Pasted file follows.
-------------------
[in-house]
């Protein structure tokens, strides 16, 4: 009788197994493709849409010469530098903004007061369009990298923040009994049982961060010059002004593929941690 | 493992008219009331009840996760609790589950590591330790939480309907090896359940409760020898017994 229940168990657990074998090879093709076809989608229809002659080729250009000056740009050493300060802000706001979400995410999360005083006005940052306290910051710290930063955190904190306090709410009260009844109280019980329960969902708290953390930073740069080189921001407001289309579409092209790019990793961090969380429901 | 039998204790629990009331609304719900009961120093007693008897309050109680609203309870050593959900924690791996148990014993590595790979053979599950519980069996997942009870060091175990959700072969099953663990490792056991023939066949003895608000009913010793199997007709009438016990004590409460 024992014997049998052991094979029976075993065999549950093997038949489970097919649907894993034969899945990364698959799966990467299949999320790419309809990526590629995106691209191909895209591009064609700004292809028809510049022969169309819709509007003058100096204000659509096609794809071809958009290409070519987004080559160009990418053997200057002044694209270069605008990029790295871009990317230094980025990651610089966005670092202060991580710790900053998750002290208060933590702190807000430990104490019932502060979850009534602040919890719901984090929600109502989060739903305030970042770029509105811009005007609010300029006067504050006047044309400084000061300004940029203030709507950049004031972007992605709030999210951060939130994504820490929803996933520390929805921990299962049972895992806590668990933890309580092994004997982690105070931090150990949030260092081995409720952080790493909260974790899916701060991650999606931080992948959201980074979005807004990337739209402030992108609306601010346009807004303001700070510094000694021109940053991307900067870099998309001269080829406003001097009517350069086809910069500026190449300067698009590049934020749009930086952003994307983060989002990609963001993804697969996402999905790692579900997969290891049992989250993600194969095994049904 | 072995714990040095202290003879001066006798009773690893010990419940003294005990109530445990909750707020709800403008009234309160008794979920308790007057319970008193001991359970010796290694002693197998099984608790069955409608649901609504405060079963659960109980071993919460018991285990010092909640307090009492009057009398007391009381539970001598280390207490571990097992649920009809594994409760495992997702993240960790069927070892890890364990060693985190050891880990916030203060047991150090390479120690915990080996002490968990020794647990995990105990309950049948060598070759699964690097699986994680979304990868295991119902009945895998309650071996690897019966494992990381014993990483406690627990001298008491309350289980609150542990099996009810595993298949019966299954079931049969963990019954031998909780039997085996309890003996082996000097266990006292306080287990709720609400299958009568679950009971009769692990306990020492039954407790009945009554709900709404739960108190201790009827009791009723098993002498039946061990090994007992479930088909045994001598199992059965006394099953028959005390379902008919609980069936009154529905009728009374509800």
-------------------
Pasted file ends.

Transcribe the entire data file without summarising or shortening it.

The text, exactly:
[in-house]
């Protein structure tokens, strides 16, 4: 009788197994493709849409010469530098903004007061369009990298923040009994049982961060010059002004593929941690 | 493992008219009331009840996760609790589950590591330790939480309907090896359940409760020898017994 229940168990657990074998090879093709076809989608229809002659080729250009000056740009050493300060802000706001979400995410999360005083006005940052306290910051710290930063955190904190306090709410009260009844109280019980329960969902708290953390930073740069080189921001407001289309579409092209790019990793961090969380429901 | 039998204790629990009331609304719900009961120093007693008897309050109680609203309870050593959900924690791996148990014993590595790979053979599950519980069996997942009870060091175990959700072969099953663990490792056991023939066949003895608000009913010793199997007709009438016990004590409460 024992014997049998052991094979029976075993065999549950093997038949489970097919649907894993034969899945990364698959799966990467299949999320790419309809990526590629995106691209191909895209591009064609700004292809028809510049022969169309819709509007003058100096204000659509096609794809071809958009290409070519987004080559160009990418053997200057002044694209270069605008990029790295871009990317230094980025990651610089966005670092202060991580710790900053998750002290208060933590702190807000430990104490019932502060979850009534602040919890719901984090929600109502989060739903305030970042770029509105811009005007609010300029006067504050006047044309400084000061300004940029203030709507950049004031972007992605709030999210951060939130994504820490929803996933520390929805921990299962049972895992806590668990933890309580092994004997982690105070931090150990949030260092081995409720952080790493909260974790899916701060991650999606931080992948959201980074979005807004990337739209402030992108609306601010346009807004303001700070510094000694021109940053991307900067870099998309001269080829406003001097009517350069086809910069500026190449300067698009590049934020749009930086952003994307983060989002990609963001993804697969996402999905790692579900997969290891049992989250993600194969095994049904 | 072995714990040095202290003879001066006798009773690893010990419940003294005990109530445990909750707020709800403008009234309160008794979920308790007057319970008193001991359970010796290694002693197998099984608790069955409608649901609504405060079963659960109980071993919460018991285990010092909640307090009492009057009398007391009381539970001598280390207490571990097992649920009809594994409760495992997702993240960790069927070892890890364990060693985190050891880990916030203060047991150090390479120690915990080996002490968990020794647990995990105990309950049948060598070759699964690097699986994680979304990868295991119902009945895998309650071996690897019966494992990381014993990483406690627990001298008491309350289980609150542990099996009810595993298949019966299954079931049969963990019954031998909780039997085996309890003996082996000097266990006292306080287990709720609400299958009568679950009971009769692990306990020492039954407790009945009554709900709404739960108190201790009827009791009723098993002498039946061990090994007992479930088909045994001598199992059965006394099953028959005390379902008919609980069936009154529905009728009374509800």